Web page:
The seasons of South Sudan.  Dry and wet.  Planting and harvesting.  Food or famine. 

The recent news reports coming from South Sudan are dire.  Heavy flooding damaged the current years crops across a broad portion of South Sudan and almost a million more people are facing food insecurity. That in a country where over half the population does not know where their next meal will come from.

The international aid organizations are mounting efforts to help the current crisis.  Our goal is to help long term by providing the seeds, tools and training to fight food insecurity one family at a time. Seeds of hope.

It starts with seeds and seedlings. Onions, okra, tomatoes, melons, papaya. With a few seeds, a hoe and a watering can, the fertile soil can yield nutritious results. When we distribute the seeds, the farmers smile.  They are so grateful. 

On a recent visit to Old Fangak, ASMP Board President Jack Hickel wanted to visit with farmers, hear their concerns and needs. As we walk from homestead to homestead, we are told that $5 watering cans we provide change the life of a family.  Watering a small garden with a gourd can take hours.  The watering cans we bring in from Juba cut that time tremendously.  A family can expand their garden, grow more vegetables, and help themselves fight the food insecurity.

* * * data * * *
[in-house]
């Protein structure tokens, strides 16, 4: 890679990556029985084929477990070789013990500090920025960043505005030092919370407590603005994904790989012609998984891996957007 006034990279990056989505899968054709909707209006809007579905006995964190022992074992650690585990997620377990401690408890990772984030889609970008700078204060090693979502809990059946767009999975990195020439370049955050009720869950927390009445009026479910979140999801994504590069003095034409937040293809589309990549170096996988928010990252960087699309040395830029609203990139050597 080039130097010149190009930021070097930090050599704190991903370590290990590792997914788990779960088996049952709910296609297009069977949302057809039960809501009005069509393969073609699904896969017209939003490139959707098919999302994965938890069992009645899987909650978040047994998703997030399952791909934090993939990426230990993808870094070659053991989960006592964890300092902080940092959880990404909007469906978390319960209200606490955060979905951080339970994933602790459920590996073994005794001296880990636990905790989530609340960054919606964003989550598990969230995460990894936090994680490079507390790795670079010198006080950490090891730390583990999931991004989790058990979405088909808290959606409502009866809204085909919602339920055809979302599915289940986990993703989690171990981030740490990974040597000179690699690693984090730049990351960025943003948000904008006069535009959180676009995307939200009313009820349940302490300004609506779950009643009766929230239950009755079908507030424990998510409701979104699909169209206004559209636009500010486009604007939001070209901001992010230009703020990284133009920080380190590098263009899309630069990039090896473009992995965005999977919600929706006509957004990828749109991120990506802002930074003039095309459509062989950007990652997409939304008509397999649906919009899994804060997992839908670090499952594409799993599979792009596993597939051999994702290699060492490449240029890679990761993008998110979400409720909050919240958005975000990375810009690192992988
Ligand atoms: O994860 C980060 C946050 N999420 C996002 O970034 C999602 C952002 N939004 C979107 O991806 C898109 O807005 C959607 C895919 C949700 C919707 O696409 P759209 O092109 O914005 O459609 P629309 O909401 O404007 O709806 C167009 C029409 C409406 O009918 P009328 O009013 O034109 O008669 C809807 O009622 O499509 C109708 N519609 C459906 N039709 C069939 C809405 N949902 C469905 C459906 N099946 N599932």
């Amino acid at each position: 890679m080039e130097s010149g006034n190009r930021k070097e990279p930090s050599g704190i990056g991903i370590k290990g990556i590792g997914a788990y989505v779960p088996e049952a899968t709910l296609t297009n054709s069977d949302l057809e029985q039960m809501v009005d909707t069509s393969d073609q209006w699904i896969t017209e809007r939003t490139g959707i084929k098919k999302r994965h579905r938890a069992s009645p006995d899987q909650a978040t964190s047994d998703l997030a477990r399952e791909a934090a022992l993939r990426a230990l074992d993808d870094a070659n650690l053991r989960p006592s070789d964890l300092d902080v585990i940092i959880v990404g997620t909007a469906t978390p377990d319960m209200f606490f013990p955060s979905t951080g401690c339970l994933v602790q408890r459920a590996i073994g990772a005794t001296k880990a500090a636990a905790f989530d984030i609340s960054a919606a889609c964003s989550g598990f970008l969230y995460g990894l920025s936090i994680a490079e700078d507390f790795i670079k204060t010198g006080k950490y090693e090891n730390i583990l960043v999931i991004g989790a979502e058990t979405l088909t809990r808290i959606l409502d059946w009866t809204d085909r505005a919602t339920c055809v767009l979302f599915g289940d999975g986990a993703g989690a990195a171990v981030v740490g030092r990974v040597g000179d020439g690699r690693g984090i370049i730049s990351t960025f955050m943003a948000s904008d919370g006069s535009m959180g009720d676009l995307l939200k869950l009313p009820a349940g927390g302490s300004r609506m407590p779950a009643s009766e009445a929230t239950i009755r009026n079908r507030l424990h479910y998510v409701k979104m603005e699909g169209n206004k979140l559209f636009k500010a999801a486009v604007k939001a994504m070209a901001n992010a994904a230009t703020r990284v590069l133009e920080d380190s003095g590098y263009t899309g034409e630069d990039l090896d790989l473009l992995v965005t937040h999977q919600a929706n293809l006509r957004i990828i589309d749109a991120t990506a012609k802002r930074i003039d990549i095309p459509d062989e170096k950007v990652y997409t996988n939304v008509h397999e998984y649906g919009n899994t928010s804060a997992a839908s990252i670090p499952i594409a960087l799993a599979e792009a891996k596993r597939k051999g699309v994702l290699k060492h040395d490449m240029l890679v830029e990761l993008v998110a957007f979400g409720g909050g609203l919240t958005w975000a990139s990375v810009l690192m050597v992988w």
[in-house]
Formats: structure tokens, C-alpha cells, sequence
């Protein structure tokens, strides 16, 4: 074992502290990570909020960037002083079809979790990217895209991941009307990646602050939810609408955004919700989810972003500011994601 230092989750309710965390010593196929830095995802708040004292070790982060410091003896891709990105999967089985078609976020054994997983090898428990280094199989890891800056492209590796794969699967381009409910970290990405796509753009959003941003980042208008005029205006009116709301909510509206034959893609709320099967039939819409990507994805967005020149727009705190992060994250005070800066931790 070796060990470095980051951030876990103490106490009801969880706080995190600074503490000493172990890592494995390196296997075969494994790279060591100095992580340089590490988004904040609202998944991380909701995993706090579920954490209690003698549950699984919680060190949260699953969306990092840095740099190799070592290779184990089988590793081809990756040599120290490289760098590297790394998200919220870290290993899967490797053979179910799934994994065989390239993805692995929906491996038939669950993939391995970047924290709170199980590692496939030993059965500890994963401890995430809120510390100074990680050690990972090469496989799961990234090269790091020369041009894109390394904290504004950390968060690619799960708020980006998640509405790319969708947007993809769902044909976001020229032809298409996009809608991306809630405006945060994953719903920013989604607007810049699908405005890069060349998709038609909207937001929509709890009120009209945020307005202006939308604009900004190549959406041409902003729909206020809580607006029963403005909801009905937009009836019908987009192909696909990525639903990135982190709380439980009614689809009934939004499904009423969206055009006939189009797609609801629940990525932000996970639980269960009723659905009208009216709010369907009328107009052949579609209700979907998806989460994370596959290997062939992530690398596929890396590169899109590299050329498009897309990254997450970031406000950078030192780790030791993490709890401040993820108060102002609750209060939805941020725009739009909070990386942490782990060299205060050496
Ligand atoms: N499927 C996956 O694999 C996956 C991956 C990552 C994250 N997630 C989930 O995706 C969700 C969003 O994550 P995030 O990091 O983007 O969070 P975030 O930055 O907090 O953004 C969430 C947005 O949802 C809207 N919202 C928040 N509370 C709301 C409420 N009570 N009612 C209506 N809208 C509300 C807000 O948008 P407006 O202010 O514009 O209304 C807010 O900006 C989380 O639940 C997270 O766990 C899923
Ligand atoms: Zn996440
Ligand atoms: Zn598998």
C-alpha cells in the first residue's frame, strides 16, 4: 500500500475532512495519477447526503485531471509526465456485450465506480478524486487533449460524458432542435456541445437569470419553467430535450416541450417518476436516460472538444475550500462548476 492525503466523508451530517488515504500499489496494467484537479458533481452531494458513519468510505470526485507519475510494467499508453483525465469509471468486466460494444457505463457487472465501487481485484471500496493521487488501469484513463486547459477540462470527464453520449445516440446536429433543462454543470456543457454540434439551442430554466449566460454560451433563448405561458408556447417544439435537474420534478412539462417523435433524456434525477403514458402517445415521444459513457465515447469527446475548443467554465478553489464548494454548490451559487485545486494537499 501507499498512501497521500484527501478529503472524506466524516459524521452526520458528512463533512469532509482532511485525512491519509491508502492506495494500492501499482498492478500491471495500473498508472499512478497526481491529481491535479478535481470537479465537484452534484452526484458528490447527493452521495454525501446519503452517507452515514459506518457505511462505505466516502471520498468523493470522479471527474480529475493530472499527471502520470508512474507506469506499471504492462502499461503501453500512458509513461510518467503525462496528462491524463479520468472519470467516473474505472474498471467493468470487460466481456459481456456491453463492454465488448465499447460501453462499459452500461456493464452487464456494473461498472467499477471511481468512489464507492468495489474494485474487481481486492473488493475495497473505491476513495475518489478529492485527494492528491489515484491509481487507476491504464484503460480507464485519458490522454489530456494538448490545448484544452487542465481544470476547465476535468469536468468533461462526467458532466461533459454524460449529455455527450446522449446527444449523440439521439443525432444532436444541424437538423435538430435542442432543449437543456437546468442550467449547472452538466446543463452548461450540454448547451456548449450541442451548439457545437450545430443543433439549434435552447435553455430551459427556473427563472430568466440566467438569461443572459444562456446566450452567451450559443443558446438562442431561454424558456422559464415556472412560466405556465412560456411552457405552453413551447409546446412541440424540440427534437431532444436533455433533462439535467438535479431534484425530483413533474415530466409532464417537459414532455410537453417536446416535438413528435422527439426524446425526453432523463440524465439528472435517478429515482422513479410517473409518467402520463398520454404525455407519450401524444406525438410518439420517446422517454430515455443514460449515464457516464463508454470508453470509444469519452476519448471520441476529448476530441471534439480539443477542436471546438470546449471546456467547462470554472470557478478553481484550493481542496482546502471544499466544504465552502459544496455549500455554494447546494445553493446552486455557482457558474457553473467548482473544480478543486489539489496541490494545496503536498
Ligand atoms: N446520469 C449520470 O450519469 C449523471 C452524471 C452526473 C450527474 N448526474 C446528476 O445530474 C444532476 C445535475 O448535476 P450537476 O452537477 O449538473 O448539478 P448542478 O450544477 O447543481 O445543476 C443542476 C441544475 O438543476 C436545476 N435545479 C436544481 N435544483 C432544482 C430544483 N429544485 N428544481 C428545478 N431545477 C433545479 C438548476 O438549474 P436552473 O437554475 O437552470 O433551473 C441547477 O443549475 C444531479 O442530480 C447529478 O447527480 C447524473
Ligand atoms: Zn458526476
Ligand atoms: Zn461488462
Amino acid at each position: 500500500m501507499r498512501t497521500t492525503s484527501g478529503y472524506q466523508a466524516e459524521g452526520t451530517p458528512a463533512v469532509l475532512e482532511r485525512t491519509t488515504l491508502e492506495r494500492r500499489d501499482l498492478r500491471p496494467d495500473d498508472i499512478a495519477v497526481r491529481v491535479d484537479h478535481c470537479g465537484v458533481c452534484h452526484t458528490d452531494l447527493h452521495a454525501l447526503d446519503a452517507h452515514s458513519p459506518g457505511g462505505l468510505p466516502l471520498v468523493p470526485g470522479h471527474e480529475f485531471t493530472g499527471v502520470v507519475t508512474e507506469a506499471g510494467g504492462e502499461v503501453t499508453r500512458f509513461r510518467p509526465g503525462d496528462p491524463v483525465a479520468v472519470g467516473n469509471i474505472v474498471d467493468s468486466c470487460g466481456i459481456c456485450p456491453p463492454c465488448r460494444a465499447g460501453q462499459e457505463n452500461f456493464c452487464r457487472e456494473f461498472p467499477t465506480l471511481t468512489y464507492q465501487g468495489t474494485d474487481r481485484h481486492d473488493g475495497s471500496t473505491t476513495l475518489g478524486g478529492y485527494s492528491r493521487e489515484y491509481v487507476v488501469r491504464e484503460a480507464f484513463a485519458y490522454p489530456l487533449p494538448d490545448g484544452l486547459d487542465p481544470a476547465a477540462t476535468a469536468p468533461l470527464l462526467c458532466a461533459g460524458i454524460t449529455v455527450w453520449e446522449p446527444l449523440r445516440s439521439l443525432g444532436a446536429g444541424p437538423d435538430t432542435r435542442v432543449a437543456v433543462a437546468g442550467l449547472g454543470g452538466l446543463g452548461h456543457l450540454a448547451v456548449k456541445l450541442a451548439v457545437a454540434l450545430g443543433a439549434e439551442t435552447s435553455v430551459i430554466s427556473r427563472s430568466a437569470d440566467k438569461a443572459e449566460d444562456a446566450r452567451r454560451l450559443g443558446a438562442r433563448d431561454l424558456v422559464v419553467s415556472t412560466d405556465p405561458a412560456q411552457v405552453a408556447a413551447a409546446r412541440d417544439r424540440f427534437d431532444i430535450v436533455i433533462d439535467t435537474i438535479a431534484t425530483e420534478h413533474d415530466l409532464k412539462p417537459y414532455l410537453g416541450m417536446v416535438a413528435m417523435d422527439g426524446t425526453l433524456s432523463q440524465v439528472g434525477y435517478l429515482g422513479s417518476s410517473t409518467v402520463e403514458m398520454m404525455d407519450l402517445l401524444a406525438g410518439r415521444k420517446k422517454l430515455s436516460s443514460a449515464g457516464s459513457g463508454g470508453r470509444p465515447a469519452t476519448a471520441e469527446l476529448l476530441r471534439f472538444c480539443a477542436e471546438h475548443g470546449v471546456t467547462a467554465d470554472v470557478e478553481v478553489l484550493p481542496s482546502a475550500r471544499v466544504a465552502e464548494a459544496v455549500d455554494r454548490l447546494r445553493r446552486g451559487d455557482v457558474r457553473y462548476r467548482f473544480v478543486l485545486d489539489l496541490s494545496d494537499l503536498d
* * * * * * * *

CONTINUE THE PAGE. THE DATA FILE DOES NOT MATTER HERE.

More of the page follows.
Training is another tool.  Stephen, our Old Fangak Manager, visits each farm to observe their progress and technique. In the coming year our plan is to beging offering classes in Old Fangak. Helping through education.

Our mission is one of hope and health. By providing seeds, tools and guidance our project takes the teeth from famine's bite. It puts food and hope on the table in South Sudan.

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An irrigation foot pump in action!
An irrigation foot pump in action!

Great news from South Sudan! Over the past few months our farmers have been hard at work breaking up the concrete hard soil with iron hoes. They’ve sowed more fields and turned more barren ground into food.